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Summer’s the peachiest time of year and, if you’re a real peach enthusiast, you might like to try growing a tree of your own so you can pick and eat the fresh fruit at its most luscious.

Peaches, which are thought to have originated in China and to have been grown since about 2000 BC, are very easy-going, deciduous fruit trees. While they need a certain amount of winter cold, recent introductions of ‘low-chill’ varieties allow peaches to be grown in even relatively warm areas.

Peaches are self-pollinating, which means that you only need one tree for successful cropping, and they’re pretty trees that are worth growing for their spring show of blossom alone.

Peach trees are most readily available in winter when, like so many deciduous plants, they’re sold bare-rooted or recently potted. But, more and more, they can be bought all year round. Interesting, relatively-recent introductions are the doughnut peach, a flat-fruited variety that’s available in high chill (more frosts) and low chill variants, and the dwarf peaches that are ideal for containers.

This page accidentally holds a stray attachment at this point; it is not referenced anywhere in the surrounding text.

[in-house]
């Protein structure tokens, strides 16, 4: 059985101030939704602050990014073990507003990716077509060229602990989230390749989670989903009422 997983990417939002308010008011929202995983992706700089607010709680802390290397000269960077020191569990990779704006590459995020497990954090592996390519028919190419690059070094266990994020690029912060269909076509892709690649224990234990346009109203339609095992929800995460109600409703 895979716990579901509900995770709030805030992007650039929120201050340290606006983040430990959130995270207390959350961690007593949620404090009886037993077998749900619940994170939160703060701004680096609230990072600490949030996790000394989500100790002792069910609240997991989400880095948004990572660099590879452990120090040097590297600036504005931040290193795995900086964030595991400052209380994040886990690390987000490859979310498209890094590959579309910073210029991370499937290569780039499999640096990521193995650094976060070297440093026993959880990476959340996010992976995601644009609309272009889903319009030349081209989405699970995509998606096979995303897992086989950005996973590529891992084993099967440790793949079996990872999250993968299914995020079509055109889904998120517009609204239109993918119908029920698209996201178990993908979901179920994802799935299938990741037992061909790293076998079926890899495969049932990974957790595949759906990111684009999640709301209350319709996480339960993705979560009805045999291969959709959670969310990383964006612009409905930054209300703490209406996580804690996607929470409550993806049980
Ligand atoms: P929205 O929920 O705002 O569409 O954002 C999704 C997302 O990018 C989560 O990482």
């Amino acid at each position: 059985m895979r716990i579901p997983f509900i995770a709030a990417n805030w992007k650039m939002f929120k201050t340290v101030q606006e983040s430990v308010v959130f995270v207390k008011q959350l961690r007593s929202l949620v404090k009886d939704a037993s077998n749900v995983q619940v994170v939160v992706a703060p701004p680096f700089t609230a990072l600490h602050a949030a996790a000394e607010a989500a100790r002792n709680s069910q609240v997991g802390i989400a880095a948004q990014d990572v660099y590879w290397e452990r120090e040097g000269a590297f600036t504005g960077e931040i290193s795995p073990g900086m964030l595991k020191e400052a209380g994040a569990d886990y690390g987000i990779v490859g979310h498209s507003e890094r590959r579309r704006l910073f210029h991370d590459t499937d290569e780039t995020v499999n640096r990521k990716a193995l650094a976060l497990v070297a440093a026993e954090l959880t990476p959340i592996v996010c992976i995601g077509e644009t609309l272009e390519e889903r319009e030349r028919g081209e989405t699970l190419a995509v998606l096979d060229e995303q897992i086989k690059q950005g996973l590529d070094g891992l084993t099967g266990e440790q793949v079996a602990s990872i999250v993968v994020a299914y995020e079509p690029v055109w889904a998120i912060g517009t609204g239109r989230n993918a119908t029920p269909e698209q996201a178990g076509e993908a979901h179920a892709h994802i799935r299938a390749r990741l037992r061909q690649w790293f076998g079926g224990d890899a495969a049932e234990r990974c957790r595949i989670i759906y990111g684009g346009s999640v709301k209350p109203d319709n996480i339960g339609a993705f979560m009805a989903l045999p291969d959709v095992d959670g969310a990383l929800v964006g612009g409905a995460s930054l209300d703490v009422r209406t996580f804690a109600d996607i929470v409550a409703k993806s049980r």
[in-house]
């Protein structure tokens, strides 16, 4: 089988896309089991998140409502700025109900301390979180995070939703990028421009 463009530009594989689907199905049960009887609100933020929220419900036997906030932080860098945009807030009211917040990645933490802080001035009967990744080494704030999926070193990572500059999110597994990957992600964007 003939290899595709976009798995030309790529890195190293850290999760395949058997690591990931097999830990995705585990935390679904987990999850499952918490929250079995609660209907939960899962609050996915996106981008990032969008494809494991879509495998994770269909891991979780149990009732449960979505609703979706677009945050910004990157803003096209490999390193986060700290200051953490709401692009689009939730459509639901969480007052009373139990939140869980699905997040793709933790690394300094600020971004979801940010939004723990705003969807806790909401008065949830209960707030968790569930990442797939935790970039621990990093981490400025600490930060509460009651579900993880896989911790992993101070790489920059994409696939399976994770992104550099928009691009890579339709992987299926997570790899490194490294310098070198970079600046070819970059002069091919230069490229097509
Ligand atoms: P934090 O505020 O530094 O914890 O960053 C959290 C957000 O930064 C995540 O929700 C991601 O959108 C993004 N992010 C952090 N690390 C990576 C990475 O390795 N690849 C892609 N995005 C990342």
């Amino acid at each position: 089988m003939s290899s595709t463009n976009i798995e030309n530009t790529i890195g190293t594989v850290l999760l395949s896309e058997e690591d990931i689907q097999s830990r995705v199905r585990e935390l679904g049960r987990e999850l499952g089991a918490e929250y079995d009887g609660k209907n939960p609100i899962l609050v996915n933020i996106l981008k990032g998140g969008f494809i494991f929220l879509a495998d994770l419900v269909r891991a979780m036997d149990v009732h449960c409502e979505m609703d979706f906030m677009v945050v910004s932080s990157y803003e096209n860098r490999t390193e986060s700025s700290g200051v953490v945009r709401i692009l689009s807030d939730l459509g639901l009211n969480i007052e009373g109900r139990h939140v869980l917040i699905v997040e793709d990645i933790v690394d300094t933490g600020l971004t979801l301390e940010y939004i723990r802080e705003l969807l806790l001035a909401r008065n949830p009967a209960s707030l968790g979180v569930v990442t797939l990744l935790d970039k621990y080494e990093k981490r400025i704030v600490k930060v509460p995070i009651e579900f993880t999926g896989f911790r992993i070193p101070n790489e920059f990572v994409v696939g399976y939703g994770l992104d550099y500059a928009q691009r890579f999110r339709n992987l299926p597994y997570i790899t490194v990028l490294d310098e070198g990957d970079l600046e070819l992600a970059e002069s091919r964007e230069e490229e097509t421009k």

Peaches are great for impatient gardeners as they tend to fruit within a few years. They do best in an open, sunny position with well-drained soil. Mix in some compost or manure and some organic plant food (such as Dynamic Lifter) before planting. A layer of mulch over the root area will help retain moisture, but keep the mulch away from direct contact with the trunk.

Winter pruning should open up the centre, remove crowded branches and weak stems, and encourage new growth. Remove excess fruit – they can be rubbed off – in the early stages so that the remaining fruit will grow to a good size. Feed regularly with Dynamic Lifter for Fruit & Citrus.

With such popularity it’s not surprising that peaches are prone to a number of pests and diseases. Most can be prevented by following a regular care regime.


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